Prevention, Response to Treatment or Medications

    Neurophysiological measures can potentially aid in prevention strategies. In a comprehensive review on trait markers for alcoholism, Farren and Tipton (1999) offer the possibility that electrophysiological markers, such as low EEG response to alcohol (e.g., Volavka et al. 1996) and reduced P3 wave (Porjesz et al. 2005), are good predictors of the development of later substance abuse in predisposed youths. The authors suggest that these measures therefore are potentially viable tools for identifying subgroups of vulnerable individuals and might be implemented in alcoholism prevention programs. Some of these electrophysiological measures have offered established tools to compare clinical outcomes, such as response to medication or treatment, in several psychiatric disorders (Hegerl and Herrmann 1990; Prichep and John 1992; Suffin and Emory 1995), including schizophrenia (Knott et al. 2000), depression (Bruder et al. 2008, 2013; Cook et al. 2005), attention-deficit hyperactivity disorder (Arns et al. 2008; Chabot et al. 1999), and alcoholism (Cristini et al. 2003; Saletu-Zyhlarz et al. 2004). For example, Ford and colleagues (1986) measured EEG coherence in individuals with paranoid schizophrenia, dysthymia, and affective disorder who received tricyclics, neuroleptics, or no medication and found that coherence values were highest in paranoid schizophrenics, decreased with neuroleptic medication, and increased with tricyclic antidepressants. Similarly, Hegerl and colleagues (1992) found that responders to prophylactic lithium medication in affective psychosis showed a steeper slope of the amplitude/stimulus-intensity function (ASF slope) in N1 and P2 components than in nonresponders. The pronounced amplitude increases in the Loudness Dependence of the Auditory Evoked Potential (LDAEP), such as tangential dipole activity and N1-P2 components with increasing stimulus intensity (loudness), have been proposed as an indicator of a low serotonergic neurotransmission. This feature of augmented LDAEP has been observed during the alcohol-intoxicated state (Hegerl et al. 1996a) and after the intake of acamprosate during treatment (Hegerl et al. 1996b). Further, Pillay and colleagues (1996) showed that female patients with abnormal EEGs before starting the clozapine treatment had a significantly greater improvement in global assessment of functioning scores compared with female patients with normal EEGs. These results suggest that electrophysiological measures are useful to predict a clinical response in specific groups of patients.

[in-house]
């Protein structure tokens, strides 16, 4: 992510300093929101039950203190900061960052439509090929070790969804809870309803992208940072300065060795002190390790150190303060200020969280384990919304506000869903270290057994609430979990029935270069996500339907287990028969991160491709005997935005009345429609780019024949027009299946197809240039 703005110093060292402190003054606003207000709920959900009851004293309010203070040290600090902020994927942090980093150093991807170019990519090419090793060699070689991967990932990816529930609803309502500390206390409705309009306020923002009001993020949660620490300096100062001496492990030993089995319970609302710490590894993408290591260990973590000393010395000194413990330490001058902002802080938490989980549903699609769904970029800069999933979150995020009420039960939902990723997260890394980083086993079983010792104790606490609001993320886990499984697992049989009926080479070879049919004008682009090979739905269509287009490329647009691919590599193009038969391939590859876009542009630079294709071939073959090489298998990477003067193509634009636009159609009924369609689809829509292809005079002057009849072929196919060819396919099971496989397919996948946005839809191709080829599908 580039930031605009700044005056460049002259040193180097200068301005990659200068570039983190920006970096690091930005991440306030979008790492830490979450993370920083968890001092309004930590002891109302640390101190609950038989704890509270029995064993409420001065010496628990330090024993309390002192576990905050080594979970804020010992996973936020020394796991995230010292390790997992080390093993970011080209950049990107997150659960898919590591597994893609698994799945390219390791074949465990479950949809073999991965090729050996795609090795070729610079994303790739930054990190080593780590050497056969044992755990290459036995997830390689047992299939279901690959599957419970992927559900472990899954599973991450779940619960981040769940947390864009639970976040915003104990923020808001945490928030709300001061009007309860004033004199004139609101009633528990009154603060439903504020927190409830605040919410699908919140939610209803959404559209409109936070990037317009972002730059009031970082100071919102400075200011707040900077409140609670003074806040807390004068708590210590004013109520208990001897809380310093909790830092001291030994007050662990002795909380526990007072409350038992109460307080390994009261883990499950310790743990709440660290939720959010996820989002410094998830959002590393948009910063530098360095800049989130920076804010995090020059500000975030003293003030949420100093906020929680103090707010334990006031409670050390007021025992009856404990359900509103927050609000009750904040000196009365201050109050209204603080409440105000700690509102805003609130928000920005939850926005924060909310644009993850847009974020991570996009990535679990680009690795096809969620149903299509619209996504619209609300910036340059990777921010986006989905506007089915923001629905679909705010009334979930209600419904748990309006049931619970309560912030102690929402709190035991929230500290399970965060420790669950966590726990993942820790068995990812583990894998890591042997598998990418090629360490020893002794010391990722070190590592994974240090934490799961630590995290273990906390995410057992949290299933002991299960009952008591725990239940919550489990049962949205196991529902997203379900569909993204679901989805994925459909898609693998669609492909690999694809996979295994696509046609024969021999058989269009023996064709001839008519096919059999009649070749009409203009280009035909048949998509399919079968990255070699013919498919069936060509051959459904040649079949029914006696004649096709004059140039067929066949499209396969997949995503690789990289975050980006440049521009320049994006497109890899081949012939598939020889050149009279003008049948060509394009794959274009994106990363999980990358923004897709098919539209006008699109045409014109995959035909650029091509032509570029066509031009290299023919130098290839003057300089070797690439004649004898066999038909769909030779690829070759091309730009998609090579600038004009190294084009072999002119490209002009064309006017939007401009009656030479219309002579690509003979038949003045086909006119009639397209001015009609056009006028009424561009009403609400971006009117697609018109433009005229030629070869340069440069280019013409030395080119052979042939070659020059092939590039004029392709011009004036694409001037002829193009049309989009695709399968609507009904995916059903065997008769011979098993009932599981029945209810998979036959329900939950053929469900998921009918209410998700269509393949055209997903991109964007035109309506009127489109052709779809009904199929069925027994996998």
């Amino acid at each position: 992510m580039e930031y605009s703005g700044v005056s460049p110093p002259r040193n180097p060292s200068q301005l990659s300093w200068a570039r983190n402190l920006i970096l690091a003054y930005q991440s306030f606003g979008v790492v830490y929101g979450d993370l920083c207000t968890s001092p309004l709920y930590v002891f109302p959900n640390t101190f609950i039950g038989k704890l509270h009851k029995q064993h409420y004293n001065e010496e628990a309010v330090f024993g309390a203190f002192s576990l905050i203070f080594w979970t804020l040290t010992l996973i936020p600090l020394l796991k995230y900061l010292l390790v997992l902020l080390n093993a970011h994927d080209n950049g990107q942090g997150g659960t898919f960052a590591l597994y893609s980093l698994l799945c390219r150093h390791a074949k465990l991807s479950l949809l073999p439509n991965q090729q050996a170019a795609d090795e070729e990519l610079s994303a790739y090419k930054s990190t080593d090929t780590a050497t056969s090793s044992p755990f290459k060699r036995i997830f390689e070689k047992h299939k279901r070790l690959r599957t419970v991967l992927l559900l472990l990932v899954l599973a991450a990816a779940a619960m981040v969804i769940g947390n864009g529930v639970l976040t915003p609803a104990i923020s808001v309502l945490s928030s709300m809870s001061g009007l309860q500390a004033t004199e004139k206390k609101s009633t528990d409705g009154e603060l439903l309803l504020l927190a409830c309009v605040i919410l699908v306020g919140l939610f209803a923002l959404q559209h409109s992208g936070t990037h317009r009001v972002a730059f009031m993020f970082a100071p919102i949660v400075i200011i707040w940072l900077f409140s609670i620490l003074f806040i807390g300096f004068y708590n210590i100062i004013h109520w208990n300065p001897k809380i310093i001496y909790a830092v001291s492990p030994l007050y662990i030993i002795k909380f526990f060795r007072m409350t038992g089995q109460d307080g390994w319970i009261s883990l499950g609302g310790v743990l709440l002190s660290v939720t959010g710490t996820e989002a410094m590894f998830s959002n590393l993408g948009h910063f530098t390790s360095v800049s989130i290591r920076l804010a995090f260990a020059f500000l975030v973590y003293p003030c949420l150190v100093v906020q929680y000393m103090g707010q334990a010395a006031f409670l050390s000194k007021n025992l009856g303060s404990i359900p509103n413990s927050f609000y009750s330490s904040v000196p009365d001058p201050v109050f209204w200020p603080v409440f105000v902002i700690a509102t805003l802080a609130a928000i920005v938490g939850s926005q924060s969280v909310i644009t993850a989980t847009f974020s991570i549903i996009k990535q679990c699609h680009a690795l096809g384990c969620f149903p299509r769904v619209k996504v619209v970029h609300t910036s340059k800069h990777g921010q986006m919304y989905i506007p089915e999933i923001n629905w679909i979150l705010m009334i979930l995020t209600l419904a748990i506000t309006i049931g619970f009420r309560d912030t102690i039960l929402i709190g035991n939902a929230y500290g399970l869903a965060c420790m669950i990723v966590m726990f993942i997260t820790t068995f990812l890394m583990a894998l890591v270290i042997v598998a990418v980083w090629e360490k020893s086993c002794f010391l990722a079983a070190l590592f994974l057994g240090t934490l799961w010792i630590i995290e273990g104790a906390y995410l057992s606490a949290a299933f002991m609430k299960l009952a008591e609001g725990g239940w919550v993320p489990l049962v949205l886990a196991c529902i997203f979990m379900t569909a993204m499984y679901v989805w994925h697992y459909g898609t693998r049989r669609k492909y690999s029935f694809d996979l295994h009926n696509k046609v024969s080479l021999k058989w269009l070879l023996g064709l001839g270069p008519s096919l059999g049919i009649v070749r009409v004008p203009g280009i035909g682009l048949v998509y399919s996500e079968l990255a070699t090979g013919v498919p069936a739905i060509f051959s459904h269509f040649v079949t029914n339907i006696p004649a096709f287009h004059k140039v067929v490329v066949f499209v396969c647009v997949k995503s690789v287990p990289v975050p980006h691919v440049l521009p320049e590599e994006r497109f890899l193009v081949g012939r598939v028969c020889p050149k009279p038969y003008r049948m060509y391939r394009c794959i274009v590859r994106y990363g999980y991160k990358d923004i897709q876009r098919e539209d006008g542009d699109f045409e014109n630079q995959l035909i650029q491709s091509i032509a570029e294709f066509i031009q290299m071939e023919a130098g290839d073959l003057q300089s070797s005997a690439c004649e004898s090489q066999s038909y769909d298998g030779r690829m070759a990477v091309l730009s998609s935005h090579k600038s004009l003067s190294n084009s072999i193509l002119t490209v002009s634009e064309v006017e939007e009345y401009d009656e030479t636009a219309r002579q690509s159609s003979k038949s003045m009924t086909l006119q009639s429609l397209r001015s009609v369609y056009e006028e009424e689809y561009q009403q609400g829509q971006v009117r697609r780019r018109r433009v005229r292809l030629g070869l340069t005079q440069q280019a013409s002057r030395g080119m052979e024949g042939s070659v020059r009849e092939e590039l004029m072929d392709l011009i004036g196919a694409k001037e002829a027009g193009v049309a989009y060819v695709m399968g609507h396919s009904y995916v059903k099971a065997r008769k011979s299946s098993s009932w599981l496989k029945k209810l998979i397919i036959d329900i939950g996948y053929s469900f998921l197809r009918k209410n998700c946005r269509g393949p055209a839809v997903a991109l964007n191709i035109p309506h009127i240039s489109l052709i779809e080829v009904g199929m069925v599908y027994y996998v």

In alcoholism, Cristini and colleagues (2003) found that the P300 amplitudes to targets in an auditory oddball paradigm as well as in a CNV paradigm were significantly higher among patients who relapsed during the 3-month follow-up than in those who remained abstinent. Saletu-Zyhlarz and colleagues (2004) compared EEG profiles of relapsing patients with those of abstaining patients during 6 months of pharmacologically supported relapse prevention therapy. Aberrant brain function, characterized by a decrease in delta and slow alpha power and an increase in beta power, was more pronounced in relapsing than in abstaining patients. Further, after 6 months of treatment, only the abstaining patients showed an increase in slow activity, a decrease in fast alpha, an acceleration of the delta/theta centroid, and a deceleration of the alpha centroid, reflecting a normalization of brain function. These findings suggest that EEG measures may serve as useful prognostic indicators in alcoholism. However, notwithstanding the proven and potential applications, electrophysiological tools are often thought to have not yet been optimized as standardized outcome measures for their use in clinical trials (Cho et al. 2005).